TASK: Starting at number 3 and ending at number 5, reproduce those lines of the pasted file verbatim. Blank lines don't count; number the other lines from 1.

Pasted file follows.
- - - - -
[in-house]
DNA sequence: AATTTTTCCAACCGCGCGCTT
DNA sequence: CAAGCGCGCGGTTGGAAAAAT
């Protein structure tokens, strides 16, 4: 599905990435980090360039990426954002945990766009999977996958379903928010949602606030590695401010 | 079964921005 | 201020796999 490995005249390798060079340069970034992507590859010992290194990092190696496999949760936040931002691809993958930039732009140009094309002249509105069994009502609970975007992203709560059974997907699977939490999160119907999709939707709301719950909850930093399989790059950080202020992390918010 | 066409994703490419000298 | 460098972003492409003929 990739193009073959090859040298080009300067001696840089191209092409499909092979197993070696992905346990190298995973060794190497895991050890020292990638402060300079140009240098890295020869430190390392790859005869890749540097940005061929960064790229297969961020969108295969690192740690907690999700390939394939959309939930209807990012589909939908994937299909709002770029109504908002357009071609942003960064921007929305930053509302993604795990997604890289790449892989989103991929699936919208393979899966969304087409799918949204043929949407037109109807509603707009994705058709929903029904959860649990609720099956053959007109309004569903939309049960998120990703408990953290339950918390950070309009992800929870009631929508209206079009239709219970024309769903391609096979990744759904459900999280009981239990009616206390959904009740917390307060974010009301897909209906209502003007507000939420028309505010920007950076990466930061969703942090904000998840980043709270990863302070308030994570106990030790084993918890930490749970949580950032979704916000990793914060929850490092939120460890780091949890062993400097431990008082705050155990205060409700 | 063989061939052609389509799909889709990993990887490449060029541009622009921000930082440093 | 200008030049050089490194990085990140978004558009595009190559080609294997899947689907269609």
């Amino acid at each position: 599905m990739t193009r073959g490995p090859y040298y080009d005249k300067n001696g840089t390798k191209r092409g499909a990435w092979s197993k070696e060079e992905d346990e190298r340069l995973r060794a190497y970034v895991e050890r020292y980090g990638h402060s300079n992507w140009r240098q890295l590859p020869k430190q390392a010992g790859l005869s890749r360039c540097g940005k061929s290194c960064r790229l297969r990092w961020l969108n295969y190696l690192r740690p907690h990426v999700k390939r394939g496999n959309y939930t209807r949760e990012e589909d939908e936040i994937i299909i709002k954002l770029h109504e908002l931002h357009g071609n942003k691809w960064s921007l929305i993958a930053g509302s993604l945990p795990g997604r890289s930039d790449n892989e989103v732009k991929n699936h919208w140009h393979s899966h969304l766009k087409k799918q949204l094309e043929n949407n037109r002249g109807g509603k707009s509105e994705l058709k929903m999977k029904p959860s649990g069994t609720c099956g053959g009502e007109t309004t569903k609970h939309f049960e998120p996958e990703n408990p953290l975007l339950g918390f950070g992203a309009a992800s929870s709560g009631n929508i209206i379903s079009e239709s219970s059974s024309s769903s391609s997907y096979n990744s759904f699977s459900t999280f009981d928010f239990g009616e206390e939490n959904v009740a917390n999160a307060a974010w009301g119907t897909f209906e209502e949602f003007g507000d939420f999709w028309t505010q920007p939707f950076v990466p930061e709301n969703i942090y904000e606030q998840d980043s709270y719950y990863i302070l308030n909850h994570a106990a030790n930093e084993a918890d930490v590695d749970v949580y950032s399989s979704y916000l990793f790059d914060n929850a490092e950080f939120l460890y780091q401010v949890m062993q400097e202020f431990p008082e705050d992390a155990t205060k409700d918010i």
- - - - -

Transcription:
DNA sequence: CAAGCGCGCGGTTGGAAAAAT
């Protein structure tokens, strides 16, 4: 599905990435980090360039990426954002945990766009999977996958379903928010949602606030590695401010 | 079964921005 | 201020796999 490995005249390798060079340069970034992507590859010992290194990092190696496999949760936040931002691809993958930039732009140009094309002249509105069994009502609970975007992203709560059974997907699977939490999160119907999709939707709301719950909850930093399989790059950080202020992390918010 | 066409994703490419000298 | 460098972003492409003929 990739193009073959090859040298080009300067001696840089191209092409499909092979197993070696992905346990190298995973060794190497895991050890020292990638402060300079140009240098890295020869430190390392790859005869890749540097940005061929960064790229297969961020969108295969690192740690907690999700390939394939959309939930209807990012589909939908994937299909709002770029109504908002357009071609942003960064921007929305930053509302993604795990997604890289790449892989989103991929699936919208393979899966969304087409799918949204043929949407037109109807509603707009994705058709929903029904959860649990609720099956053959007109309004569903939309049960998120990703408990953290339950918390950070309009992800929870009631929508209206079009239709219970024309769903391609096979990744759904459900999280009981239990009616206390959904009740917390307060974010009301897909209906209502003007507000939420028309505010920007950076990466930061969703942090904000998840980043709270990863302070308030994570106990030790084993918890930490749970949580950032979704916000990793914060929850490092939120460890780091949890062993400097431990008082705050155990205060409700 | 063989061939052609389509799909889709990993990887490449060029541009622009921000930082440093 | 200008030049050089490194990085990140978004558009595009190559080609294997899947689907269609």
């Amino acid at each position: 599905m990739t193009r073959g490995p090859y040298y080009d005249k300067n001696g840089t390798k191209r092409g499909a990435w092979s197993k070696e060079e992905d346990e190298r340069l995973r060794a190497y970034v895991e050890r020292y980090g990638h402060s300079n992507w140009r240098q890295l590859p020869k430190q390392a010992g790859l005869s890749r360039c540097g940005k061929s290194c960064r790229l297969r990092w961020l969108n295969y190696l690192r740690p907690h990426v999700k390939r394939g496999n959309y939930t209807r949760e990012e589909d939908e936040i994937i299909i709002k954002l770029h109504e908002l931002h357009g071609n942003k691809w960064s921007l929305i993958a930053g509302s993604l945990p795990g997604r890289s930039d790449n892989e989103v732009k991929n699936h919208w140009h393979s899966h969304l766009k087409k799918q949204l094309e043929n949407n037109r002249g109807g509603k707009s509105e994705l058709k929903m999977k029904p959860s649990g069994t609720c099956g053959g009502e007109t309004t569903k609970h939309f049960e998120p996958e990703n408990p953290l975007l339950g918390f950070g992203a309009a992800s929870s709560g009631n929508i209206i379903s079009e239709s219970s059974s024309s769903s391609s997907y096979n990744s759904f699977s459900t999280f009981d928010f239990g009616e206390e939490n959904v009740a917390n999160a307060a974010w009301g119907t897909f209906e209502e949602f003007g507000d939420f999709w028309t505010q920007p939707f950076v990466p930061e709301n969703i942090y904000e606030q998840d980043s709270y719950y990863i302070l308030n909850h994570a106990a030790n930093e084993a918890d930490v590695d749970v949580y950032s399989s979704y916000l990793f790059d914060n929850a490092e950080f939120l460890y780091q401010v949890m062993q400097e202020f431990p008082e705050d992390a155990t205060k409700d918010i």